Both plaintiff's and defendants tendered issues but the court refused them and substituted the following: 1. Did the defendant, B. T. Ohandley, execute and deliver the deed set out in the complaint to hinder, delay, defeat and defraud creditors? 2. Did defendant, N. M. Ohandley, accept said deed with knowledge of the intent of B. T. Ohandley to hinder, delay, defeat and defraud creditors?
These issues were sufficient to try the question raised by the pleadings — the question whether or not the deed which was executed by the husband Ohandley to his wife *578was done with intent to hinder, delay, defeat and defraud creditors. It is within the sound discretion of the trial judge to determine what issues shall be submitted, and to frame them subject to the restrictions, first, that only issues'of fact raised by the pleadings are submitted ; secondly, that the verdict constitutes a sufficient basis for a judgment; and, thirdly, that it does not appear that a party was debarred for want of an additional issue or issues of the opportunity to present to the jury some view of the law arising out of the evidence.
The application of the law concerning the burden of proof in cases involving issues of fraud has been greatly simplified by the discussions of the matter in our own reports. A reiteration of the learning, however, may not be out of place here.
If fraud appears plainly upon the face of the instrument impeached, there is no need for the intervention of the jury ; the presumption that fraud was intended is conclusive, and the court will pronounce the paper void in law. Hodges v. Lassiter, 96 N. C., 351; Brown v. Mitchell, 102 N. C., 347. If the fraud does not appear upon the face of the deed, the facts are to be developed on the trial before the jury. If the plaintiff shows certain facts and circumstances, as for instance that the grantor, insolvent or much embarrassed, has conveyed property of much value to a near relative, and the transaction is secret, and no one is present to witness the trade but these near relatives, and the defendant offers no evidence of good faith in the transaction, or if that which he does offer is not sufficient to be submitted to the jury, the law raises the presumption that the deed is fraudulent, and the jury should be instructed that if they believe the plaintiff’s testimony they should answer the issue of fraud in favor of the plaintiff. If, however, these relatives, as witnesses, give evidence in *579rebuttal of the presumption of law, the jury should be instructed that if the defendant’s testimony satisfies them that there was no purpose of secrecy and that the transaction was fair and the consideration honest and adeqnate, then the presumption raised by the plaintiff’s testimony that the deed was fraudulent is rebutted, and the intent of the parties is a matter for the jury to determine, as the evidence may satisfy them. Bank v. Gilmer, 116 N. C., 684 ; Stoneburner v. Jeffreys, Ibid., 86 ; Brown v. Mitchell, supra; Woodruff v. Bowles, 104 N. C., 197. Then, again, if in a case where the facts and circumstances are such as to excite suspicion about the bona fides connected with the deed, su.h as, for instance, an unusual delay in its registra-tration, inadequacy of price, long credit if the grantor is pressed for money, and the like, the matter should be submitted to the jury and they should be instructed that such circumstances are suspicious, are what the law calls badges of fraud, to be closely scrutinized, but that they do not constitute a presumption of fraud in law, and that the burden of proof is on the party alleging fraud. Bank v. Gilmer, supra.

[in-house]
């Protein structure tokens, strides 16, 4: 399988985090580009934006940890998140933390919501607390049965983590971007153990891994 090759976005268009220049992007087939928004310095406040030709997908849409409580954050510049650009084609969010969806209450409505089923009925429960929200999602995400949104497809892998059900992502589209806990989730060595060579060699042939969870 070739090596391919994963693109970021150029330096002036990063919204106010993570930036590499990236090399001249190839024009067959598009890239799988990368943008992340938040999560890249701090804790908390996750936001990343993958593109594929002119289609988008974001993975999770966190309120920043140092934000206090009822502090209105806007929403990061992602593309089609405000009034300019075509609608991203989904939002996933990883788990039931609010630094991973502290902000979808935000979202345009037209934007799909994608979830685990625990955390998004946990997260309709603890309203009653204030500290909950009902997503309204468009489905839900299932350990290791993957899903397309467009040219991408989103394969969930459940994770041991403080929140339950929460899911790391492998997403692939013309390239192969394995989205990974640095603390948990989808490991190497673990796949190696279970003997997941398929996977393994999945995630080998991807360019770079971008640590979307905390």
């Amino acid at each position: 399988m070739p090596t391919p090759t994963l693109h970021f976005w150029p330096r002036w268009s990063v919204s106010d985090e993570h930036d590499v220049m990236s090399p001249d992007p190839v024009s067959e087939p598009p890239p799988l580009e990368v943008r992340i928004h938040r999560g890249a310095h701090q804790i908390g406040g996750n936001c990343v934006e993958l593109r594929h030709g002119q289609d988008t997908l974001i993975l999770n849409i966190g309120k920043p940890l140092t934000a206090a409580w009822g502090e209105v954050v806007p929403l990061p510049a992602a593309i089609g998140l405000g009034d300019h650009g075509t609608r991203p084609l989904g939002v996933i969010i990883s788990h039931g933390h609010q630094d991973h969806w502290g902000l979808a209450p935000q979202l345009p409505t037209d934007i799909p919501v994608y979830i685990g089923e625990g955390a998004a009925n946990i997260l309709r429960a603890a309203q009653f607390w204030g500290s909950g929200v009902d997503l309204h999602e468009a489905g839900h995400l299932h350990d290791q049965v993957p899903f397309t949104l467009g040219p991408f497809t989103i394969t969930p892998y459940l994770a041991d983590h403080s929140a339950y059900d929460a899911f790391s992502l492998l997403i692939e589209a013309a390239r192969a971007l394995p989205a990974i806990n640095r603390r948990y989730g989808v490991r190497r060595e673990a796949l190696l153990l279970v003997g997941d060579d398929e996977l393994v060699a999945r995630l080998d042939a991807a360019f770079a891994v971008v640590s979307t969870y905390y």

In Beiger v. Davis, 67 N. C., 185, it is said : “ It is a rule of law to be laid down by the court that whore a debtor, much embarrassed, conveys property of much value to a near relative, and the transaction is secret, and no one is present to witness the trade-but these near relatives, it is to be regarded as fraudulent; but when these relatives are made witnesses in the cause and depose to the fairness and bona fides of the transaction, and that there was in fact no purpose of secrecy, it then becomes a question for the jury to determine the intent which influenced the parties, and to find it fraudulent or otherwise, as the evidence might satisfy them.” And that is the law now, notwithstanding there may be some unguarded expressions on the *580sabject in our Reports since that case was decided. Helms v. Green, 105 N. C., 251.
In the case before us, the deed alleged to be fraudulent was made by a husband to his wife, the defendant. Does the same rule laid down in Reiger v. Davis, supra, apply to this case ? It would seem not. It has been decided in numerous cases that where creditors attack as fraudulent a deed made apparently upon valuable consideration by an insolvent or much embarrassed husband to his wife, without any other badge of fraud or suspicious circumstance, the onus is upon the wife to show that the transaction is honest, that the consideration named in the deed has been paid in money or something else of value. Brown v. Mitchell and Woodruff v. Bowles, supra ; Stephenson v. Felton, 106 N. C., 114 ; Peeler v. Peeler, 109 N. C., 628; Bank v. Gilmer, supra.
According to these decisions his Honor was correct in instructing the jury that the mere fact that the deed was made by the (insolvent) husband to his wife raised a presumption of fraud in law and must be rebutted by evidence. The defendants offered no evidence. The recital of a consideration in the deed was not evidence against the plaintiff, who was a creditor. It was merely a declaration or admission, of no effect except between grantor and grantee. Waitt on Fraudulent Conveyances, Sec. 220 : Bank v. Beakman, 36 N. J. Eq., 83.